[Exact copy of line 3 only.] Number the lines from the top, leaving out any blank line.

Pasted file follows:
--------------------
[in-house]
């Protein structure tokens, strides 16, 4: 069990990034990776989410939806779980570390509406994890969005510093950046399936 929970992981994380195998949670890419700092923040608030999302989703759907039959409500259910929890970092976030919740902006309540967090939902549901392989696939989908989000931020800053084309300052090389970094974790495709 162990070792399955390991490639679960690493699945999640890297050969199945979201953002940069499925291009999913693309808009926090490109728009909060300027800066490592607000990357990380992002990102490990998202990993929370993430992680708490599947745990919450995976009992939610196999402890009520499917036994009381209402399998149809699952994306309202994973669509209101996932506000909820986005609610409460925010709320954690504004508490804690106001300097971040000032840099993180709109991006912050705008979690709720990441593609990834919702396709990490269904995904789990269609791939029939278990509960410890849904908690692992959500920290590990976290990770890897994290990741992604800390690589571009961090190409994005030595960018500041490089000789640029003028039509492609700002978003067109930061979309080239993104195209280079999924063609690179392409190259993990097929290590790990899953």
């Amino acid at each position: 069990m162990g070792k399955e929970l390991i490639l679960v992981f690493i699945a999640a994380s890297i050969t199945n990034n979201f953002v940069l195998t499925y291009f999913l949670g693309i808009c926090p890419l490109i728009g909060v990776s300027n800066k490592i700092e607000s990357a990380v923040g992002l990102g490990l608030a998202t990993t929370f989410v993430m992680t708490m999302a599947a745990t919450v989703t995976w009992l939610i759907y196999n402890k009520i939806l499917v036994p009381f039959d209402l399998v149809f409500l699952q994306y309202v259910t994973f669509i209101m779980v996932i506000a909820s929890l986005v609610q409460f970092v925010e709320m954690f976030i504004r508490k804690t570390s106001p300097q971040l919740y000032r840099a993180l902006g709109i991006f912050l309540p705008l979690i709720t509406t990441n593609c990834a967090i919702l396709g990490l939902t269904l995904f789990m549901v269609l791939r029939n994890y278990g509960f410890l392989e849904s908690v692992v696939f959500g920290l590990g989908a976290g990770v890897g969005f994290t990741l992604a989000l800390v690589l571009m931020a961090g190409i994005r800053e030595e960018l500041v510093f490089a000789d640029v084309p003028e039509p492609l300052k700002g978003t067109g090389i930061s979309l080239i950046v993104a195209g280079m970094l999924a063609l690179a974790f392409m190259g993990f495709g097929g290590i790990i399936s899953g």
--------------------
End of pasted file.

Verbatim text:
């Amino acid at each position: 069990m162990g070792k399955e929970l390991i490639l679960v992981f690493i699945a999640a994380s890297i050969t199945n990034n979201f953002v940069l195998t499925y291009f999913l949670g693309i808009c926090p890419l490109i728009g909060v990776s300027n800066k490592i700092e607000s990357a990380v923040g992002l990102g490990l608030a998202t990993t929370f989410v993430m992680t708490m999302a599947a745990t919450v989703t995976w009992l939610i759907y196999n402890k009520i939806l499917v036994p009381f039959d209402l399998v149809f409500l699952q994306y309202v259910t994973f669509i209101m779980v996932i506000a909820s929890l986005v609610q409460f970092v925010e709320m954690f976030i504004r508490k804690t570390s106001p300097q971040l919740y000032r840099a993180l902006g709109i991006f912050l309540p705008l979690i709720t509406t990441n593609c990834a967090i919702l396709g990490l939902t269904l995904f789990m549901v269609l791939r029939n994890y278990g509960f410890l392989e849904s908690v692992v696939f959500g920290l590990g989908a976290g990770v890897g969005f994290t990741l992604a989000l800390v690589l571009m931020a961090g190409i994005r800053e030595e960018l500041v510093f490089a000789d640029v084309p003028e039509p492609l300052k700002g978003t067109g090389i930061s979309l080239i950046v993104a195209g280079m970094l999924a063609l690179a974790f392409m190259g993990f495709g097929g290590i790990i399936s899953g």